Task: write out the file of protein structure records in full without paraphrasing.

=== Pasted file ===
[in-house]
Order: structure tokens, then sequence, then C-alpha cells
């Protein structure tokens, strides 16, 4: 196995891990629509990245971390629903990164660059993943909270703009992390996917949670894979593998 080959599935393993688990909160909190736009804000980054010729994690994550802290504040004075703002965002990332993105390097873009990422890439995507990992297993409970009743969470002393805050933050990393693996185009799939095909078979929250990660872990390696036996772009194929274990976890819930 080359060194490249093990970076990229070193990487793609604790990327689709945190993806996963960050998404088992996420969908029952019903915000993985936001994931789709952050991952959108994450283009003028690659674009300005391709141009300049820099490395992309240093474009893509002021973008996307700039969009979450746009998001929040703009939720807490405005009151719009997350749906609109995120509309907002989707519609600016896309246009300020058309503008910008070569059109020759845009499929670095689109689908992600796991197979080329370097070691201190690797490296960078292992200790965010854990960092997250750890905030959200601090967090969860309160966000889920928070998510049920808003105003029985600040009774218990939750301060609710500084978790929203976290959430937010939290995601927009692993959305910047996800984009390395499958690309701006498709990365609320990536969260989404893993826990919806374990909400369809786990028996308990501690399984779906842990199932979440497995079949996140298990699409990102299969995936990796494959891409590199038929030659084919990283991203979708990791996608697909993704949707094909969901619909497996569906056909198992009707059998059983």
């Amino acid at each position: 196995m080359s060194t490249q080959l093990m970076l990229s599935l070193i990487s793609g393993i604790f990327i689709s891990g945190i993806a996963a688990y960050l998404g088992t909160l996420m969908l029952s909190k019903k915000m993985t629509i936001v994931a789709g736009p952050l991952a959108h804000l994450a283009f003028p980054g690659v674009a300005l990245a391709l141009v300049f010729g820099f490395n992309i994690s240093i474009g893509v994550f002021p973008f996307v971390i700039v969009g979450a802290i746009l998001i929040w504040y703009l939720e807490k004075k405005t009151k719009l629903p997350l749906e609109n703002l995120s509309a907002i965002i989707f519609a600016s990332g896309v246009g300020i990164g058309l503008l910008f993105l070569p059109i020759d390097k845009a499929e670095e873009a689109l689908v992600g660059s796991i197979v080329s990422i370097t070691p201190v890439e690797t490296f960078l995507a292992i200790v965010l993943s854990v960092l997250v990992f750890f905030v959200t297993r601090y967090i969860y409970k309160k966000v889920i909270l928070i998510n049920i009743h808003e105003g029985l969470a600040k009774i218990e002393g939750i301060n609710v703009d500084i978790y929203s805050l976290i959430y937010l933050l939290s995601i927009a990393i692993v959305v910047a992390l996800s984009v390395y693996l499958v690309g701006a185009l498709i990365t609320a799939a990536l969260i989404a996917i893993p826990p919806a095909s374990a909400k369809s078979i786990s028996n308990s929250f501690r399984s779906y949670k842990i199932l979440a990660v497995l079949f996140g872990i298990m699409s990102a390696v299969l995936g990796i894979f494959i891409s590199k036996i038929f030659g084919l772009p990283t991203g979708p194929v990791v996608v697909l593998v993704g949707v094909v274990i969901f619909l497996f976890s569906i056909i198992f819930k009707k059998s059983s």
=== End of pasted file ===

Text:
[in-house]
Order: structure tokens, then sequence, then C-alpha cells
């Protein structure tokens, strides 16, 4: 196995891990629509990245971390629903990164660059993943909270703009992390996917949670894979593998 080959599935393993688990909160909190736009804000980054010729994690994550802290504040004075703002965002990332993105390097873009990422890439995507990992297993409970009743969470002393805050933050990393693996185009799939095909078979929250990660872990390696036996772009194929274990976890819930 080359060194490249093990970076990229070193990487793609604790990327689709945190993806996963960050998404088992996420969908029952019903915000993985936001994931789709952050991952959108994450283009003028690659674009300005391709141009300049820099490395992309240093474009893509002021973008996307700039969009979450746009998001929040703009939720807490405005009151719009997350749906609109995120509309907002989707519609600016896309246009300020058309503008910008070569059109020759845009499929670095689109689908992600796991197979080329370097070691201190690797490296960078292992200790965010854990960092997250750890905030959200601090967090969860309160966000889920928070998510049920808003105003029985600040009774218990939750301060609710500084978790929203976290959430937010939290995601927009692993959305910047996800984009390395499958690309701006498709990365609320990536969260989404893993826990919806374990909400369809786990028996308990501690399984779906842990199932979440497995079949996140298990699409990102299969995936990796494959891409590199038929030659084919990283991203979708990791996608697909993704949707094909969901619909497996569906056909198992009707059998059983």
């Amino acid at each position: 196995m080359s060194t490249q080959l093990m970076l990229s599935l070193i990487s793609g393993i604790f990327i689709s891990g945190i993806a996963a688990y960050l998404g088992t909160l996420m969908l029952s909190k019903k915000m993985t629509i936001v994931a789709g736009p952050l991952a959108h804000l994450a283009f003028p980054g690659v674009a300005l990245a391709l141009v300049f010729g820099f490395n992309i994690s240093i474009g893509v994550f002021p973008f996307v971390i700039v969009g979450a802290i746009l998001i929040w504040y703009l939720e807490k004075k405005t009151k719009l629903p997350l749906e609109n703002l995120s509309a907002i965002i989707f519609a600016s990332g896309v246009g300020i990164g058309l503008l910008f993105l070569p059109i020759d390097k845009a499929e670095e873009a689109l689908v992600g660059s796991i197979v080329s990422i370097t070691p201190v890439e690797t490296f960078l995507a292992i200790v965010l993943s854990v960092l997250v990992f750890f905030v959200t297993r601090y967090i969860y409970k309160k966000v889920i909270l928070i998510n049920i009743h808003e105003g029985l969470a600040k009774i218990e002393g939750i301060n609710v703009d500084i978790y929203s805050l976290i959430y937010l933050l939290s995601i927009a990393i692993v959305v910047a992390l996800s984009v390395y693996l499958v690309g701006a185009l498709i990365t609320a799939a990536l969260i989404a996917i893993p826990p919806a095909s374990a909400k369809s078979i786990s028996n308990s929250f501690r399984s779906y949670k842990i199932l979440a990660v497995l079949f996140g872990i298990m699409s990102a390696v299969l995936g990796i894979f494959i891409s590199k036996i038929f030659g084919l772009p990283t991203g979708p194929v990791v996608v697909l593998v993704g949707v094909v274990i969901f619909l497996f976890s569906i056909i198992f819930k009707k059998s059983s």